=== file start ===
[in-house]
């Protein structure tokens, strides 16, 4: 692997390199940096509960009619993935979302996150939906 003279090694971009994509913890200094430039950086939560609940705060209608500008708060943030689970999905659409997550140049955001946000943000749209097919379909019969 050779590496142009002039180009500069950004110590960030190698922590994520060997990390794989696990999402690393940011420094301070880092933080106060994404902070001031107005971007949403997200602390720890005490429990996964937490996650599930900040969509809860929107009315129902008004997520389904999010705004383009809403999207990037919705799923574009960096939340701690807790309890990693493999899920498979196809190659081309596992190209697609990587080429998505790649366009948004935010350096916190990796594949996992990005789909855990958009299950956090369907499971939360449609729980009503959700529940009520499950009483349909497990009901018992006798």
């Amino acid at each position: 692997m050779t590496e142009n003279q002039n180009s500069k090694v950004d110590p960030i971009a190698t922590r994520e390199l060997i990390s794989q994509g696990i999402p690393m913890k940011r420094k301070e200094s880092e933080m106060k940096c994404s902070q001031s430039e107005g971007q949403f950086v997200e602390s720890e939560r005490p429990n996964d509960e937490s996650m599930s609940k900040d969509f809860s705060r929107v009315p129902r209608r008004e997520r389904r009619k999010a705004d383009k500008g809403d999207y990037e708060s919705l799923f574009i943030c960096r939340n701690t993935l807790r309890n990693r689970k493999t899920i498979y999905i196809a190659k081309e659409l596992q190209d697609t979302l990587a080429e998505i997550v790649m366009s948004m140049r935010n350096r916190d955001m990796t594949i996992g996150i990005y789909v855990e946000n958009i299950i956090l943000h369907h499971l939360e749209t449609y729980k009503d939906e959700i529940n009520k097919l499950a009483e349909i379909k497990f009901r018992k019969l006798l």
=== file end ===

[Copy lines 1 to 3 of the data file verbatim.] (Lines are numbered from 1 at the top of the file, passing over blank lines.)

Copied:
[in-house]
């Protein structure tokens, strides 16, 4: 692997390199940096509960009619993935979302996150939906 003279090694971009994509913890200094430039950086939560609940705060209608500008708060943030689970999905659409997550140049955001946000943000749209097919379909019969 050779590496142009002039180009500069950004110590960030190698922590994520060997990390794989696990999402690393940011420094301070880092933080106060994404902070001031107005971007949403997200602390720890005490429990996964937490996650599930900040969509809860929107009315129902008004997520389904999010705004383009809403999207990037919705799923574009960096939340701690807790309890990693493999899920498979196809190659081309596992190209697609990587080429998505790649366009948004935010350096916190990796594949996992990005789909855990958009299950956090369907499971939360449609729980009503959700529940009520499950009483349909497990009901018992006798």
């Amino acid at each position: 692997m050779t590496e142009n003279q002039n180009s500069k090694v950004d110590p960030i971009a190698t922590r994520e390199l060997i990390s794989q994509g696990i999402p690393m913890k940011r420094k301070e200094s880092e933080m106060k940096c994404s902070q001031s430039e107005g971007q949403f950086v997200e602390s720890e939560r005490p429990n996964d509960e937490s996650m599930s609940k900040d969509f809860s705060r929107v009315p129902r209608r008004e997520r389904r009619k999010a705004d383009k500008g809403d999207y990037e708060s919705l799923f574009i943030c960096r939340n701690t993935l807790r309890n990693r689970k493999t899920i498979y999905i196809a190659k081309e659409l596992q190209d697609t979302l990587a080429e998505i997550v790649m366009s948004m140049r935010n350096r916190d955001m990796t594949i996992g996150i990005y789909v855990e946000n958009i299950i956090l943000h369907h499971l939360e749209t449609y729980k009503d939906e959700i529940n009520k097919l499950a009483e349909i379909k497990f009901r018992k019969l006798l």